Second, it allows conceptualization of the influence of various situational and individual variables on the evaluation process. For example, the intersection of a specific set of variables may be to make the evaluation process more or less compensatory. If a methodology can be adopted to quantify the degree of compensatoriness, then changes in magnitude can be hypothesized and measured.

Investigation of Compensatoriness

There is limited empirical evidence pertaining to the rate of compensation among attributes. Utility theorists have used goods rather than attributes and assumed the goods to be use-attributed. MacCrimmon and Toda (1969) used money and ballpoint pens in one study and money and pastries in the second. Similarly, Rousseau and Hart (1951) used goods rather than attributes when obtaining trade-offs between bacon and eggs.

There are some attempts by consumer behavior researchers to assess attribute trade-offs. Johnson (1974) reported a methodology which used paired comparisons to obtain trade-offs from which utilities of individual attributes as well as overall utility were derived. Fiedler (1972) used the methodology to obtain evaluation of condominiums and found it to be a good predictor of preferences. Hauser and Urban (1979) used an alternative methodology proposed by vonNeumann-Morgenstern and found considerable individual variation in trade-offs as well as inter-attribute differences. The focus of these papers has been to assess pair-wise trade-offs directly and to derive the overall utility of alternatives from the analysis of trade-offs.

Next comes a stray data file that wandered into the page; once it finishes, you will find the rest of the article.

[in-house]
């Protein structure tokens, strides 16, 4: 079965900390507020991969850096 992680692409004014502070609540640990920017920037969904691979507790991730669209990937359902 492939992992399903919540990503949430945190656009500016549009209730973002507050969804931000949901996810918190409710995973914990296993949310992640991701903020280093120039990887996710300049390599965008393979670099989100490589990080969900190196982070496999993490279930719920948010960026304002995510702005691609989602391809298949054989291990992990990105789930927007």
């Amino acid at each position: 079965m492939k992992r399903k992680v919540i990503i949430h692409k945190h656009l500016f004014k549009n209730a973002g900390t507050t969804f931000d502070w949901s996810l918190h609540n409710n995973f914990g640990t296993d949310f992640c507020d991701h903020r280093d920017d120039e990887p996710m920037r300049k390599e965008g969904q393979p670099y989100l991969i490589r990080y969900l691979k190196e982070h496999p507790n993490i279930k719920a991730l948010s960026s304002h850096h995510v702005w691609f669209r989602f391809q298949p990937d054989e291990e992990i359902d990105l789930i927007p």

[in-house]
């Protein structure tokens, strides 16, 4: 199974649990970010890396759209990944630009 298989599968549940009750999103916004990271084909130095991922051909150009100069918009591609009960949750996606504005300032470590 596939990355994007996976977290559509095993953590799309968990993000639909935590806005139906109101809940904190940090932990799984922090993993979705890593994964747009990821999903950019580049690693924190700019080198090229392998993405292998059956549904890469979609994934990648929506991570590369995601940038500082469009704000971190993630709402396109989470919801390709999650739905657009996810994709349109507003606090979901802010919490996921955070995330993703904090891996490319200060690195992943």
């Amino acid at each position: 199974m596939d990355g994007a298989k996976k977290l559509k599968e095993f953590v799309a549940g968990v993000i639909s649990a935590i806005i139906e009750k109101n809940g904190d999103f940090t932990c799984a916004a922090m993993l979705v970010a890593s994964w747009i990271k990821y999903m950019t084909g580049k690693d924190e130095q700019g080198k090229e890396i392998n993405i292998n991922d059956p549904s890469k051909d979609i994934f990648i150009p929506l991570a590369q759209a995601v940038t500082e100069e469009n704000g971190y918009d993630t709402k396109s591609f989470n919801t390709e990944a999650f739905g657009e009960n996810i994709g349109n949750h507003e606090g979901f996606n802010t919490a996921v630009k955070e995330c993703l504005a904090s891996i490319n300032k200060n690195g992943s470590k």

A research study was designed to investigate the compensatory dimension of evaluation processes. Unlike earlier studies, the attempt vas not to obtain overall utility but to focus on the compensatory dimension per se. The objective was to represent the dimension in terms of a single quantitative measure that can be used as an indicator of the degree of compensatoriness in a process. Since the methodological issues were of primary concern, the empirical investigation was confined to a study of career opportunities by MBA candidates.


Students from a graduating MBA class were requested to participate in a decision making study. Since career placement loomed large in their lives at that point in time, job choices were used as the subject of investigation. This ensured cooperation and involvement from the participants.